"Consistent with the results of previous researchers,2 there was no evidence that the legalization of medical marijuana encourages marijuana use among youth. Moreover, the estimates reported in the Table showed that marijuana use among youth may actually decline after legalization for recreational purposes. This latter result is consistent with findings by Dilley et al4 and with the argument that it is more difficult for teenagers to obtain marijuana as drug dealers are replaced by licensed dispensaries that require proof of age.6"
"Concerns about laws and policy measures that may inadvertently affect youth drug use merit careful consideration. Our study does not show evidence of a clear relationship between legalization of marijuana for medical purposes and youth drug use for any age group, which may provide some reassurance to policymakers who wish to balance compassion for individuals who have been unable to find relief from conventional medical therapies with the safety and well-being of youth.
"The most recent data on drug use among students were reported in the 2015 European School Survey Project on Alcohol and Other Drugs (ESPAD). Lifetime use of cannabis and other illicit substances among Portuguese students was slightly lower than the European average (based on data from 35 countries), with lifetime use of new psychoactive substances much lower than the average. Similarly, use of cigarettes in the last 30 days was just below the European average and alcohol use and binge drinking in the last 30 days were much lower than the average.
" In the fifteen-year (2004–2018) combined samples of young adults aged 21–30, 1.5% report having ever used any drug by injection not under a doctor’s orders, and 0.5% reported doing so on 40 or more occasions (Table 4-1a). Thus, about 1 in every 67 respondents has ever used an illicit drug by injection, and about 1 in every 200 respondents reports an extended pattern of use as indicated by use on 40 or more occasions. There are appreciable gender differences—2.2% of males vs.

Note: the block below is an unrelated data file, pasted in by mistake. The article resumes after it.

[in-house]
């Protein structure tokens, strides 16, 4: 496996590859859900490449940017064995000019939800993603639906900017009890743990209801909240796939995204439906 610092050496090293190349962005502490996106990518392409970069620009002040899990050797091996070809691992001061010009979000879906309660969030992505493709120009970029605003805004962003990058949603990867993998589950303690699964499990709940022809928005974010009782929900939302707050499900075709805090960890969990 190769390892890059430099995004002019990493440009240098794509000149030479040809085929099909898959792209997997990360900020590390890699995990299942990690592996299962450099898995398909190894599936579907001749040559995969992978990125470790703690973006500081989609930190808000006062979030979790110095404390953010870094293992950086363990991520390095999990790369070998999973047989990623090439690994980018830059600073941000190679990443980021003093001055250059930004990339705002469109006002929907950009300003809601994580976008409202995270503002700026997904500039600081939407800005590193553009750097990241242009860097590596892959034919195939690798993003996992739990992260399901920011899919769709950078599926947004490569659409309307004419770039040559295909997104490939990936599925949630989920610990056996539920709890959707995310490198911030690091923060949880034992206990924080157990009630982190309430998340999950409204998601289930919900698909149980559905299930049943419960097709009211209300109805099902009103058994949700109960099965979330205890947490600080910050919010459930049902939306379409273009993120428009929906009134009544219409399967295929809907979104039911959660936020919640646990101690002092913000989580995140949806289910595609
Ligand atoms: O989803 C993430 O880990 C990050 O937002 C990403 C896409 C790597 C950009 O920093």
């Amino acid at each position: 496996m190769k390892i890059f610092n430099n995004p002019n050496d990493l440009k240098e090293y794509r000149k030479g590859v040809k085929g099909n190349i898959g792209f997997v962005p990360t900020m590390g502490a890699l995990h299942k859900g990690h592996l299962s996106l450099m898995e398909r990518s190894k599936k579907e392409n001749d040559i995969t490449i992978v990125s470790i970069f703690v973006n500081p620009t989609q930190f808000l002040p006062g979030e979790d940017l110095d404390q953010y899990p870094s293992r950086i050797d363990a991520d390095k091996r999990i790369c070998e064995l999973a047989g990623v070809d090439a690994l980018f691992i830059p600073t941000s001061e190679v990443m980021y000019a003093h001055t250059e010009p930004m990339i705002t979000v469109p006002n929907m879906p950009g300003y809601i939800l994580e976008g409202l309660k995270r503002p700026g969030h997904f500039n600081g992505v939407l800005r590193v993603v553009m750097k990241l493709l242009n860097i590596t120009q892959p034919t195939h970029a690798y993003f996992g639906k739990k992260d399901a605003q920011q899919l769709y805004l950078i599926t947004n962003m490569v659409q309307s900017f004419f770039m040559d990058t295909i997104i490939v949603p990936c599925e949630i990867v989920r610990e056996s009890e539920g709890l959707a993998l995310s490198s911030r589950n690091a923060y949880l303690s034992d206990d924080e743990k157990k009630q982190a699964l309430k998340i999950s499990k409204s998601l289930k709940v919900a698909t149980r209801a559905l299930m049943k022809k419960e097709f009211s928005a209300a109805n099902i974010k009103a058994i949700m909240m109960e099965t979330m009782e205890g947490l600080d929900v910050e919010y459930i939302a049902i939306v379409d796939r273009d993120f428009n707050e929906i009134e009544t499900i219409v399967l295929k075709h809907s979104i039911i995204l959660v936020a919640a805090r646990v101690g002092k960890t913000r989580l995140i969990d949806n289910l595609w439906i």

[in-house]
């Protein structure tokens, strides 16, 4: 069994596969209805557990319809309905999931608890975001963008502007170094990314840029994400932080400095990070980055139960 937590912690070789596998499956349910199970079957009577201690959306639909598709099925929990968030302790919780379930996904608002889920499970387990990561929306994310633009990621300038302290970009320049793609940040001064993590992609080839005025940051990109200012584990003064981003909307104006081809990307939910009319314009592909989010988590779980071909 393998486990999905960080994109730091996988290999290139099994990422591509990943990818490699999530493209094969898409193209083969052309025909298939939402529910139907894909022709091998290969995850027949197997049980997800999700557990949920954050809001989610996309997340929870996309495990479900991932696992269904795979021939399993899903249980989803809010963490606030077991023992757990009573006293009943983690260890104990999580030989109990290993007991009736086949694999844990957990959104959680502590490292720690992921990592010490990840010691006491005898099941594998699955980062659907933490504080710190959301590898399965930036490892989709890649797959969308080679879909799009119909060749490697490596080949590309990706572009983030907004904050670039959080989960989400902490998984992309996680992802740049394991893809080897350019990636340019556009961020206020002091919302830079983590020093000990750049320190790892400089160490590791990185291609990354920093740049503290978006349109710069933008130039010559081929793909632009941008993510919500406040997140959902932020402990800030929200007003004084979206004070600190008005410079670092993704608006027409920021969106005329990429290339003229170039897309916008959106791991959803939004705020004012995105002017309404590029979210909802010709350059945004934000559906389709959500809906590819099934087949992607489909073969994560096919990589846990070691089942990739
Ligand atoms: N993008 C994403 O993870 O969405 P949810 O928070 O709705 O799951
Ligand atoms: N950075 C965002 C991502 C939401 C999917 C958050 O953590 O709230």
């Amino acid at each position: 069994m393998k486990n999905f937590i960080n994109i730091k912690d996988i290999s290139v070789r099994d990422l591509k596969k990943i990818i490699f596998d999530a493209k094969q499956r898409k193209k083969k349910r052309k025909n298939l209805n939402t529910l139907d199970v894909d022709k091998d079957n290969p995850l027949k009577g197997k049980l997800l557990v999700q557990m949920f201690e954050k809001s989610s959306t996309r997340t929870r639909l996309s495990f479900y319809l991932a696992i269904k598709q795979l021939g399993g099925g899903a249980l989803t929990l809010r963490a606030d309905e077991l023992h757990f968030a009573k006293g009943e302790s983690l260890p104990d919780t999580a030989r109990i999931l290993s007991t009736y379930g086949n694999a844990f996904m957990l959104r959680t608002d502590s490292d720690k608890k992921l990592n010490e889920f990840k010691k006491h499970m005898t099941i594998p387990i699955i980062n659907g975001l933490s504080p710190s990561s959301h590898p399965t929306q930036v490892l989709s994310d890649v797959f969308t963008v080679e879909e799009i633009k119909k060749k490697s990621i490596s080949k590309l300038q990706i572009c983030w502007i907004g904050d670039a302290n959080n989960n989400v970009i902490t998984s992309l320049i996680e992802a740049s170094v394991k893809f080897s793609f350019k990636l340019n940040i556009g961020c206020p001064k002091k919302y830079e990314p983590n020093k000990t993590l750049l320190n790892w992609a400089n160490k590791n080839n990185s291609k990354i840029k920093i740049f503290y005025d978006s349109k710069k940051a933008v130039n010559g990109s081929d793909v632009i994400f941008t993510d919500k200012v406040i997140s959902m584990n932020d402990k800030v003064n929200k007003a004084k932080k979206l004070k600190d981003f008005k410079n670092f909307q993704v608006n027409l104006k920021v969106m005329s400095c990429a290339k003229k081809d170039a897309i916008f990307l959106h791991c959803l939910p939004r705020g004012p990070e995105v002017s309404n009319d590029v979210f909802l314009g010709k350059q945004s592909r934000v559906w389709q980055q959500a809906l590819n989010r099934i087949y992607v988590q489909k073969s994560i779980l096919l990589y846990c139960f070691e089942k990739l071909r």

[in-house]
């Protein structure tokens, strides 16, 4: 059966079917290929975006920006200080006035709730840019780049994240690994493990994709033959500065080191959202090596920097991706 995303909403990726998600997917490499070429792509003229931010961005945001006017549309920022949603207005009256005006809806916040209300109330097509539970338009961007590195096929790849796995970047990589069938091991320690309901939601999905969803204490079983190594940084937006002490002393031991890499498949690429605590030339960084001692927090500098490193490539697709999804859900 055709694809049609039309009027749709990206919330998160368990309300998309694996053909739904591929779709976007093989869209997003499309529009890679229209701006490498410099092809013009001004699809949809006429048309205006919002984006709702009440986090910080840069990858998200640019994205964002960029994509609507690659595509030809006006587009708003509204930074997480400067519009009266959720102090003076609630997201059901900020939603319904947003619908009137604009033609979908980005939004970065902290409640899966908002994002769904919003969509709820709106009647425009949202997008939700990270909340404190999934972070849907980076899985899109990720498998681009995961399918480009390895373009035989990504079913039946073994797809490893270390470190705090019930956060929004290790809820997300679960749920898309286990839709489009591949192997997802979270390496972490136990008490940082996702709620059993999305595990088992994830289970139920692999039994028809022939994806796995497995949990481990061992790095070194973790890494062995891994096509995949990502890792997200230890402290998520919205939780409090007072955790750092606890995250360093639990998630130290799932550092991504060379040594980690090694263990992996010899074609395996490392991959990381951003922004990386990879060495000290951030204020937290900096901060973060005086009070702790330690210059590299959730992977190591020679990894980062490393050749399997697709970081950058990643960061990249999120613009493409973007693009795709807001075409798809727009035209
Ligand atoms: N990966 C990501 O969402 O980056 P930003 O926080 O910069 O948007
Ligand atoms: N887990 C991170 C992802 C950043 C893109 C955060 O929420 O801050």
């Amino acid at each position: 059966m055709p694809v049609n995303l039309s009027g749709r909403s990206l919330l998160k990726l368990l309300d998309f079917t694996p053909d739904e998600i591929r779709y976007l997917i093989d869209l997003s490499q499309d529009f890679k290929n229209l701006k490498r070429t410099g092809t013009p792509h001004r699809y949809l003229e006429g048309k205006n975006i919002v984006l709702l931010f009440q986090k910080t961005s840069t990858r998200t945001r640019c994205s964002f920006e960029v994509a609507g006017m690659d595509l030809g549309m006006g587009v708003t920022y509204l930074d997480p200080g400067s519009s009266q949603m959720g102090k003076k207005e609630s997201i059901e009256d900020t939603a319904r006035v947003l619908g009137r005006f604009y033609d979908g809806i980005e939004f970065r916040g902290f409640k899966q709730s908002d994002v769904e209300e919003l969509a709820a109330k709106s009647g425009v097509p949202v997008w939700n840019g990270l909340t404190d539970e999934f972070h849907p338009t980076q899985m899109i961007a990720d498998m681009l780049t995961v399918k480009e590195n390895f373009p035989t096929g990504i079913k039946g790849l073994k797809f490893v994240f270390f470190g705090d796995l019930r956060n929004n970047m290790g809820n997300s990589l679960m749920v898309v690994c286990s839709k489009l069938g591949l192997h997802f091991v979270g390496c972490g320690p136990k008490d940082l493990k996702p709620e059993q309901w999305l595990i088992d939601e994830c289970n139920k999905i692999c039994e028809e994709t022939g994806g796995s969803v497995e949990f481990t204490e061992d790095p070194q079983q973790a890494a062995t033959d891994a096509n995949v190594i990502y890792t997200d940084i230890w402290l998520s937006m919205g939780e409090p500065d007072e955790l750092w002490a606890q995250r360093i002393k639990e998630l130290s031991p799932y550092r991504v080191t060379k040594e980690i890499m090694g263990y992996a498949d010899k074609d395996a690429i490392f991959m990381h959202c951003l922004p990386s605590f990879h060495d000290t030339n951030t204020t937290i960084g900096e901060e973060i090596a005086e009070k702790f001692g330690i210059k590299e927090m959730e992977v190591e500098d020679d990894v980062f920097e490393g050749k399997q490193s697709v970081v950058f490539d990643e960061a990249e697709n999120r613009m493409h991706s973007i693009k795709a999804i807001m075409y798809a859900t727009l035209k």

"Cigarette smoking has been shown in other studies to act as a 'gateway' to cannabis use and further risk taking behaviours. This study aims to establish the prevalence of cigarette smoking and cannabis use in Irish teenagers, to quantify the strength and significance of the association of cigarette smoking and cannabis use and other high risk behaviours and to examine whether the above associations are independent of social networking (O'Cathail, et al. 2011).
"Marijuana, the most widely used of the illicit drugs, did not show any significant change in annual prevalence this year in any of the three grades, nor in the three grades combined. After rising for several years, the annual prevalence of marijuana has more or less leveled out since about 2010.
" Figure 5-4a and Table 5-5d provide trends in daily marijuana use, defined as using marijuana on 20 or more occasions in the prior 30 days. Among 12th grade students, the 2019 level of 6.4% is the highest level recorded by the survey since 2013. About one in every 16 twelfth grade students in 2019 was a daily or near-daily marijuana user. Daily marijuana use significantly increased in 8th and 10th grade in 2019, to 1.3% and 4.8%, respectively.
Prevalence of Alcohol Use Among Young People in Australia: "Alcohol use becomes more common with increasing age with 76% of 17-year-olds having consumed alcohol in the year preceding the survey, compared to 19% of 12-year-olds.
"Only 32% of all students reported never consuming alcohol.
Prevalence of Tobacco Use Among Young People in Australia: "In 2014, 81% of all secondary students in Australia had no experience with smoking. While the proportion of students who had never smoked decreased with age, 61% of 17-year-olds had still never smoked.
"Around three per cent of all students had smoked more than 100 cigarettes in their lifetime, which peaked at eight per cent for 17-year-olds.
"The proportion of students smoking in the previous four weeks (past-month smokers) increased from one per cent of 12-year-olds to 17% of 17-year-olds.
"The proportion of students who were current smokers in 2014 increased from one per cent of 12-year-olds to 12% of 17-year-olds.
Prevalence of Cannabis Use Among Youth in Australia: "Cannabis was the illicit substance most commonly used by secondary school students and prevalence was highest in the older age groups. Sixteen per cent of secondary students surveyed indicated they had used cannabis at some time in their lives with seven per cent using it in the past month and four per cent using it in the past week.
"In all recency periods the proportion of students using cannabis increased significantly with age (p<0.01).